Wayne Coyne's job requires him to stay up late a lot, but when the shows or sessions are over, and everyone else has gone to bed, he's the kind of guy who's likely to keep burning the midnight lamp deep into the night, looking for weird ways to entertain himself.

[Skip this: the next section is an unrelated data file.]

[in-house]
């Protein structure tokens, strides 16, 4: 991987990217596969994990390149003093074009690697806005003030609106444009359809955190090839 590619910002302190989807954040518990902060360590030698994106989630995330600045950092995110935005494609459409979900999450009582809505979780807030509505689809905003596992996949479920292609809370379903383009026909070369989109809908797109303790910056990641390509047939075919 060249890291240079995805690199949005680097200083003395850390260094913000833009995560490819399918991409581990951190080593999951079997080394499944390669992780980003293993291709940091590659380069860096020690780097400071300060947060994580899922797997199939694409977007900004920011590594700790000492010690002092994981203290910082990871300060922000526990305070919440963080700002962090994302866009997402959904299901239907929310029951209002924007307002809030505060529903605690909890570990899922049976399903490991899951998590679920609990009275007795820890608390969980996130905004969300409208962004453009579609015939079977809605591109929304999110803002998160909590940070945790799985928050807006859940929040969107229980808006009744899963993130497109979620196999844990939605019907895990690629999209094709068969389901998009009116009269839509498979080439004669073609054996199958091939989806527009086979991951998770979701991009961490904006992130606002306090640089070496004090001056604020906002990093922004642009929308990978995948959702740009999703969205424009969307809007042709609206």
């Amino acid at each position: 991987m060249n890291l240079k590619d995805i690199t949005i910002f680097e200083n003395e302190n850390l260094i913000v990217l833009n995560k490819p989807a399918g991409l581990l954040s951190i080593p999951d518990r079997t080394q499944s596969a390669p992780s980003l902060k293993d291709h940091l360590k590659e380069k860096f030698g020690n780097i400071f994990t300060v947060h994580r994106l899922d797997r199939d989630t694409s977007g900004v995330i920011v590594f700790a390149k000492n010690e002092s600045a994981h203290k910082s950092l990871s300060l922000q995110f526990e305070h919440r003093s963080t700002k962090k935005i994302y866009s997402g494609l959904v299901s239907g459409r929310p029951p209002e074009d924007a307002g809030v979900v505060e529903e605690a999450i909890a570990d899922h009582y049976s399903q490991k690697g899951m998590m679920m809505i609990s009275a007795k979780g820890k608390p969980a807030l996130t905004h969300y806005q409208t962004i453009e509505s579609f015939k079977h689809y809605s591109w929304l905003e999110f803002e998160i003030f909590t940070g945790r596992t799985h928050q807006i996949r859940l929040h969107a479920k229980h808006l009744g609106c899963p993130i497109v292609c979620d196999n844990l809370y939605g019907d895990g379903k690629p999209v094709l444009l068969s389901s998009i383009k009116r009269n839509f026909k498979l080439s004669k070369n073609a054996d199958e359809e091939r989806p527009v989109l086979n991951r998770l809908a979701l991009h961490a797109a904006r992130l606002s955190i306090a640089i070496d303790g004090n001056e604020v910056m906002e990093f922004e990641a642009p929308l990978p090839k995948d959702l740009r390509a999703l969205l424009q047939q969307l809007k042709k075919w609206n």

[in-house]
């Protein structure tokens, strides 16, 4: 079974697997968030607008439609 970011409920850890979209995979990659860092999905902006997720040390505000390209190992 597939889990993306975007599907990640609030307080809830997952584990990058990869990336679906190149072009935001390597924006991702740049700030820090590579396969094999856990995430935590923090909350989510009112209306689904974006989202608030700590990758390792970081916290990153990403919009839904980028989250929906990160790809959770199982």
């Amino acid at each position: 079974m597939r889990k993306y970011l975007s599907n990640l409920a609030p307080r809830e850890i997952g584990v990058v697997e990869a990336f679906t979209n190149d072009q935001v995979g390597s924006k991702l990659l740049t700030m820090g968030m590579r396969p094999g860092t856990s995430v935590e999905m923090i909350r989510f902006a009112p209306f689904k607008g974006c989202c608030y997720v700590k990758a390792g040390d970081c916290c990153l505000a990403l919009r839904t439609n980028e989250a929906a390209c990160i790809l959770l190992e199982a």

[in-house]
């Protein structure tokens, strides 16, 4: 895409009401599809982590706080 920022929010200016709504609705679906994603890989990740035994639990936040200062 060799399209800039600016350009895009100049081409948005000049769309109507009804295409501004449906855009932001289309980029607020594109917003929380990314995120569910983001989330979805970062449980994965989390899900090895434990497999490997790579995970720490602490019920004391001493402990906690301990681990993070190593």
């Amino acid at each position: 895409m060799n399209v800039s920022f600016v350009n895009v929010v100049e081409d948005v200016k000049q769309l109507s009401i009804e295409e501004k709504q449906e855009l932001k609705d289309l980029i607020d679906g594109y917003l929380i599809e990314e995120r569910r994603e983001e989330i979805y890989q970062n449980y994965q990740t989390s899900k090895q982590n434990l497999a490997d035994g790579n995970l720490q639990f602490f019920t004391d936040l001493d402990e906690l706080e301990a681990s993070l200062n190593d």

Consequently, inspiration sometimes strikes the Flaming Lips leader at 2 in the morning. Like the night he went digging through manager Scott Booker's collection of old laser discs and found a copy of Liliana Cavani's "The Night Porter," an artfully sleazy Italian film made in 1974 and set in 1957 about a sado-masochistic affair between an ex-Nazi (Dirk Bogarde) and a woman (Charlotte Rampling) he used to abuse sexually in Auschwitz.But Coyne couldn't figure out how to get the sound to work on producer Dave Fridmann's vintage player, so he watched the film without audio and could only imagine what the story and characters were all about."So, I think I ended up seeing it three or four times without even the sound going, just wondering what the (heck) was going on here, and then kind of having my own version of what I thought was happening there," Coyne said in an interview with The Oklahoman last week.Then one night he figured out the right button to push and watched the movie with sound."And I thought, 'Oh my God, here's what's happening here,'" he said. "And so, not necessarily because I liked it so much, I just was intrigued by the twist in the story ...."It's this twist that informs a lot of the lyrics on the Flaming Lips' 13th official studio album, "Embryonic," a sprawling exploration of new sounds and cryptic poetry that was released this week and more than justifies the band's reputation as fearless experimentalists — or freaks, as they prefer."I was singing about the dimensions of this movie that kind of shocked me or that I liked or were interesting or whatever, and I started to sing about the nature of evil and the nature of pleasure and the nature of submission and dominating, and all these things that I thought the music was kind of hinting at," he said.Coyne, multi-instrumentalist Steven Drozd, bassist Michael Ivins and drummer Kliph Scurlock had since 2006 been thinking of attempting a double album that would afford them room to stretch, indulge in extended free-form jams, "let the music go where it wanted to," according the lead singer, songwriter and guitarist.Known in recent times for referencing their more melodic Syd Barrett/Pink Floyd and latter-day Beatles influences on the majestically tuneful "The Soft Bulletin" and the uplifting, lushly-produced "Yoshimi Battles the Pink Robots," the Lips have concocted an 18-track epic that harks back to the kind of acid-damaged noise-pop they did in the '80s.